At Carnegie Tech (now CMU) the 650 arrived in July 1956. Earlier in the spring I had accepted the directorship of a new computation center at Carnegie that was to be its cocoon. Joseph W. Smith, a mathematics graduate student at Purdue, also came to fill out the technical staff. A secretary-keypuncher, Peg Lester, and a Tech math grad student, Harold Van Zoeren, completed the staff later that summer. The complete annual budget -- computer, personnel, and supplies -- was $50,000. During the tenure of the 650, the center budget never exceeded $85,000. Before the arrival of the computer, a few graduate students and junior faculty in engineering and science had been granted evening access to a 650 at Mellon National Bank. In support of their research, the 650, largely programmed using the Wolontis-Bell Labs three-address interpreter system, proved invaluable. The success of their efforts was an important source of support for the newly established Computation Center.
The 650 operated smoothly almost immediately. The machine was quite reliable. Even though only a one-shift maintenance contract was in force, by the start of fall classes the machine was being used on the second shift, as well as weekends. The talented user group, the stable machine, two superb software tools -- SOAP (Poley 1957) and Wolontis (see Technical Newsletter No. 11 in this issue) -- and an uninhibited open atmosphere contributed to make the center productive and, even more, an idea-charged focus on the campus for the burgeoning insights into the proper -- nay, inevitable -- role of the computer in education and research. Other than the usual financial constraints, the only limits were lack of time and assistance. The center was located in the basement of the Graduate School of Industrial Administration (GSIA). Its dean, Lee Bach, was an enthusiastic supporter of digital computation. Consequently, he was not alarmed at the explosion in the use of the center by his faculty and graduate students, and he acceded graciously to the pressure, when it came, to support the center in its requests to the administration for additional space and equipment.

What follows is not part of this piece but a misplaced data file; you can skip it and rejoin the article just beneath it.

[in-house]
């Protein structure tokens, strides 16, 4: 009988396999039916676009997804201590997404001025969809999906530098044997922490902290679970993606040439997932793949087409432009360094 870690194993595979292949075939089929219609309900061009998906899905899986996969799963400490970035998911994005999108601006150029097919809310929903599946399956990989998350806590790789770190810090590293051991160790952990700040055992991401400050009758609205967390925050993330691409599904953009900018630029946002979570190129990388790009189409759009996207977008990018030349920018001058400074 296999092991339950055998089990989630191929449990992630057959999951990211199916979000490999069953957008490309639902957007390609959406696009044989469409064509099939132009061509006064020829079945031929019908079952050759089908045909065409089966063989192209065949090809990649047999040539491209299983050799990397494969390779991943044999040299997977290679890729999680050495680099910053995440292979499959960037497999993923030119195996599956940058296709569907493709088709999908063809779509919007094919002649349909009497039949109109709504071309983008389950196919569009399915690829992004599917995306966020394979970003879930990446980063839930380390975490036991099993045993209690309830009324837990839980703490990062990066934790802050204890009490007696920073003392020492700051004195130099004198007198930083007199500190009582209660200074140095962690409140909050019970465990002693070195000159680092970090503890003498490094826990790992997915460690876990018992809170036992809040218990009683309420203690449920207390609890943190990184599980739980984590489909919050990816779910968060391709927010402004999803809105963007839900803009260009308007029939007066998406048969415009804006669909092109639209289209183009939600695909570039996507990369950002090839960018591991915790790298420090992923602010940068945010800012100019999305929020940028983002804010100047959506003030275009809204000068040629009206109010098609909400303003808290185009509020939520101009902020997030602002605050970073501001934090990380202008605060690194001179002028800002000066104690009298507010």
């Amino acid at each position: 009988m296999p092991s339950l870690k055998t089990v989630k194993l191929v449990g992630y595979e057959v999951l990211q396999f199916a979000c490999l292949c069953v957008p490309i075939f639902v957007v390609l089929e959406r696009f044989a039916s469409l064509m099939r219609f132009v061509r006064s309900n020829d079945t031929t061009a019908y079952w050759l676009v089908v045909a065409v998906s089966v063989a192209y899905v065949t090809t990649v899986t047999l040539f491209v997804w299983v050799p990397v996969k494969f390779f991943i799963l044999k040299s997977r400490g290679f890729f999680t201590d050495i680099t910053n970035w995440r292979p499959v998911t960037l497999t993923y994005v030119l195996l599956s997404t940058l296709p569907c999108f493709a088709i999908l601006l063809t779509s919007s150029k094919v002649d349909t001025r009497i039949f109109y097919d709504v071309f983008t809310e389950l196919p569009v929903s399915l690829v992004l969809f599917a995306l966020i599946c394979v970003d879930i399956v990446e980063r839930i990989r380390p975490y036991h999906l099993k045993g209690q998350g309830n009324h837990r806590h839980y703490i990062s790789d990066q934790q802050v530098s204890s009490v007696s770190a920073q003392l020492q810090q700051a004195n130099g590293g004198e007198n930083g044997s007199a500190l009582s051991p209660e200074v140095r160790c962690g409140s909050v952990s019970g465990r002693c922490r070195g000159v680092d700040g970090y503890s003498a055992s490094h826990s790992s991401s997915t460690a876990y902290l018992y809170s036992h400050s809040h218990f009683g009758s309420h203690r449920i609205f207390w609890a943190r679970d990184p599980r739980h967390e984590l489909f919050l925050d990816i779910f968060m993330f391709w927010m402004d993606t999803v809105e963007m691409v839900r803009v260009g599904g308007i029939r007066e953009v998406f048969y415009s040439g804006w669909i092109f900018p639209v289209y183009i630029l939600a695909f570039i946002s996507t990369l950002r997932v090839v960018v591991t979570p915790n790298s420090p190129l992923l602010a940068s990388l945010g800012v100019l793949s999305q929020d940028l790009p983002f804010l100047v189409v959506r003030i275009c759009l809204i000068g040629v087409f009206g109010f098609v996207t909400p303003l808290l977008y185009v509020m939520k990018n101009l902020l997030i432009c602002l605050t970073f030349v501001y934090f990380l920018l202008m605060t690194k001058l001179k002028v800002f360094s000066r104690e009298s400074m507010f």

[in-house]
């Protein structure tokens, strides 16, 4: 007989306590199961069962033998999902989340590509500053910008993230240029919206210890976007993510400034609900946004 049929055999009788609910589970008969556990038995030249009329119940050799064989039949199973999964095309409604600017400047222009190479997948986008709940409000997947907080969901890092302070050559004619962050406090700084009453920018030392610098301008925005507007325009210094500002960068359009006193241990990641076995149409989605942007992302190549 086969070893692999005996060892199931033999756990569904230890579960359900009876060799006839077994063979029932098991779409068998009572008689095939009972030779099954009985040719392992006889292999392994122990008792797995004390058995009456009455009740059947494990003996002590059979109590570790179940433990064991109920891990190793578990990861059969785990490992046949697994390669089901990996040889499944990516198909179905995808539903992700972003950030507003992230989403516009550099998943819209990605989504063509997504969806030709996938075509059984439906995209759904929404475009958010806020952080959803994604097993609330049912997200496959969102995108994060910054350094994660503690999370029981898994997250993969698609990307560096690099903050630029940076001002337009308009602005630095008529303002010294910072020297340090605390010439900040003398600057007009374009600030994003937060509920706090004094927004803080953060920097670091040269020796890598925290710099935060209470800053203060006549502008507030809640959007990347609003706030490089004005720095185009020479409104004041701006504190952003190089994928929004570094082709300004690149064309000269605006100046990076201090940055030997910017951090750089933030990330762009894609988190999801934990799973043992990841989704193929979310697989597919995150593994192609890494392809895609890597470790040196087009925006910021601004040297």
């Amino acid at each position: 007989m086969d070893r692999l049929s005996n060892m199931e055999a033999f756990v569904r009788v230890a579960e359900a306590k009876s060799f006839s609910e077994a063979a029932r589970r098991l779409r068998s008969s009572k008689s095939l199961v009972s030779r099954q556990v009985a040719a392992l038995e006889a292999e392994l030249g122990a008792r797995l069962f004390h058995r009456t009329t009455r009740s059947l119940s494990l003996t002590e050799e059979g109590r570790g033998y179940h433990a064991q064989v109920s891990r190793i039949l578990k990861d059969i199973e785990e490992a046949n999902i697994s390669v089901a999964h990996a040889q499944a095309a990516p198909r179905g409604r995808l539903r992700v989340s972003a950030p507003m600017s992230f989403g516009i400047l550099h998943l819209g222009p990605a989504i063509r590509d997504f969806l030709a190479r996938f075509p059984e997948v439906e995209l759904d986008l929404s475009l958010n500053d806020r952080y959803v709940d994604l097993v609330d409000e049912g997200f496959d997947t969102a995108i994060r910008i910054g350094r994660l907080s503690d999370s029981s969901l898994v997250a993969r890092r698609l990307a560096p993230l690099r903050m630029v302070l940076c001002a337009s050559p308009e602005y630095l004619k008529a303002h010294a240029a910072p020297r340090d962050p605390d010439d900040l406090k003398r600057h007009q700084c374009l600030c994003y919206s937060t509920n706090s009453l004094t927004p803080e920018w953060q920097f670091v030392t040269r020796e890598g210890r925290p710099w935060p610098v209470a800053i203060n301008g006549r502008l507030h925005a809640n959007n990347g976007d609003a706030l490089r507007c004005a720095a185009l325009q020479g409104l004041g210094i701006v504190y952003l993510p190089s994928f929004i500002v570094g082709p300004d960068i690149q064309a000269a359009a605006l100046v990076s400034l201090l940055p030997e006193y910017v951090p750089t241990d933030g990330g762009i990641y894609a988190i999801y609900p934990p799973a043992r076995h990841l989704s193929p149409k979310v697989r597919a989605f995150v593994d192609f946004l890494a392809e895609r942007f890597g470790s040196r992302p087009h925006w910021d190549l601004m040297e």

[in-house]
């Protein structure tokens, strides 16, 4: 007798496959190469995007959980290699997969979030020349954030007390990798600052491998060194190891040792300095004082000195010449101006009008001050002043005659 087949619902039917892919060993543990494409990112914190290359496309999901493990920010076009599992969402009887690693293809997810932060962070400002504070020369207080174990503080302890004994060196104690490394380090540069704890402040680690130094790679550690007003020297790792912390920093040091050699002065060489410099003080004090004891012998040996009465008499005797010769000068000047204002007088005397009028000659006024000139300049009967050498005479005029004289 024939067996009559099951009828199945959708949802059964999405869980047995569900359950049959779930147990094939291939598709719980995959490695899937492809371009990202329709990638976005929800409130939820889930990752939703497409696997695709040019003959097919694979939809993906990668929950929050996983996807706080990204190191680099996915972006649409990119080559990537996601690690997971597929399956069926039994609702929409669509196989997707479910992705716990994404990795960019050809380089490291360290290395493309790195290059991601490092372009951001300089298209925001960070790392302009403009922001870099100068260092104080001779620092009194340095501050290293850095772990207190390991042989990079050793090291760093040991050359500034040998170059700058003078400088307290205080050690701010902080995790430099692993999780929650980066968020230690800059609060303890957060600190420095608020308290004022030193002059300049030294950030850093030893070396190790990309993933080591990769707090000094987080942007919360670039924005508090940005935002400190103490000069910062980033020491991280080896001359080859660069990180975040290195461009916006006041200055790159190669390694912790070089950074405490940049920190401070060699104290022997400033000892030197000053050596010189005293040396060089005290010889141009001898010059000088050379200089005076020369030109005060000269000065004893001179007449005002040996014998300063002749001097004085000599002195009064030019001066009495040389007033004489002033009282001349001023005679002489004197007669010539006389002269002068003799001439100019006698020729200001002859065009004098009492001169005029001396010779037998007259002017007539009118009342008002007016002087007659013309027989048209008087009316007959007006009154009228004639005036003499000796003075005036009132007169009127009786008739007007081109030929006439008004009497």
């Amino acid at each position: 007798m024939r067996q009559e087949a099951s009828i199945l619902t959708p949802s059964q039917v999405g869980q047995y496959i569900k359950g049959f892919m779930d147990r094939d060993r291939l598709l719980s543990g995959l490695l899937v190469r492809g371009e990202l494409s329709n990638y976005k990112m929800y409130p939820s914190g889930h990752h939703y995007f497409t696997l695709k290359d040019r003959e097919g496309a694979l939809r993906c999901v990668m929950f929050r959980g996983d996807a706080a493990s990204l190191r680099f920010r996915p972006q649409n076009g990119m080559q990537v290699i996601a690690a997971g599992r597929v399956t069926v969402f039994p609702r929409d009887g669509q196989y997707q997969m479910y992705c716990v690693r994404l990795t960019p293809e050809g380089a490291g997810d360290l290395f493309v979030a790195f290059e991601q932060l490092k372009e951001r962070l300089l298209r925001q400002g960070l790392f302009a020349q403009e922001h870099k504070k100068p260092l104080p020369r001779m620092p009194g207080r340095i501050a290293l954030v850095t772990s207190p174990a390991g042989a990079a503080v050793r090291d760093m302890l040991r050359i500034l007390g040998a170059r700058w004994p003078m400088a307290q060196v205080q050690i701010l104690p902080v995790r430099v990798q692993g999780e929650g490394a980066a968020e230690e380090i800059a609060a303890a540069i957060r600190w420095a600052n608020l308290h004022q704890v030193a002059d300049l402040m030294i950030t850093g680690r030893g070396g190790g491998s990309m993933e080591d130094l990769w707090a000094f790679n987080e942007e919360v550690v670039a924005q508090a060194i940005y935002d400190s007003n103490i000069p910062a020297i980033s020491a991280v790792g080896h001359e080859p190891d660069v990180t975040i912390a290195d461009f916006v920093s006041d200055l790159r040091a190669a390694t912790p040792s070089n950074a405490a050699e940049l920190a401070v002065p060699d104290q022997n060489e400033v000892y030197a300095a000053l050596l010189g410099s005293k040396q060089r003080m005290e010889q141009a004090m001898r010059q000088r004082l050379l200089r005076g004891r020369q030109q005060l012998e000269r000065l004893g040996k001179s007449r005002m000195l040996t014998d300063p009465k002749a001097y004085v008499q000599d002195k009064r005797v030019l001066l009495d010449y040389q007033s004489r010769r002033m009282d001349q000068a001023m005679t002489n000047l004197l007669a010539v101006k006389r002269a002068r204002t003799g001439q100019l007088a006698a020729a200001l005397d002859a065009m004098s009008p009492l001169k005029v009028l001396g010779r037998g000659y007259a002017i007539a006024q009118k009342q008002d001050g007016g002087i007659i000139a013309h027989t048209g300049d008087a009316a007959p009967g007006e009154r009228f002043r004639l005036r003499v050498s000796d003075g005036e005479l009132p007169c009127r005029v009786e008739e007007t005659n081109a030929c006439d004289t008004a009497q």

From its beginning the center, its staff, and many of the users were engaged in research on programming as well as with programming. So many problems were waiting to be solved whose programs we lacked the resources to write: We were linguistically inhibited, so that our programs were too often exercises in stuttering fueled by frustration. Before coming to Carnegie, Smith and I had already begun work on an algebraic language translator at Purdue intended for use on the ElectroData Datatron computer, and we were determined to continue the work at Carnegie. The 650 proved to be an excellent machine on which to pursue this development. Indeed, the translator was completed on the 650 well before the group at Purdue finished theirs. The 650 turned out to have three advantages over the Datatron for this particular programming task: punched cards being superior to paper tape, simplicity in handling alphanumerics, and SOAP. The latter was an absolutely crucial tool. Any large programming task is dominated by the utility with which its parts can be automatically assembled, modified, and reassembled.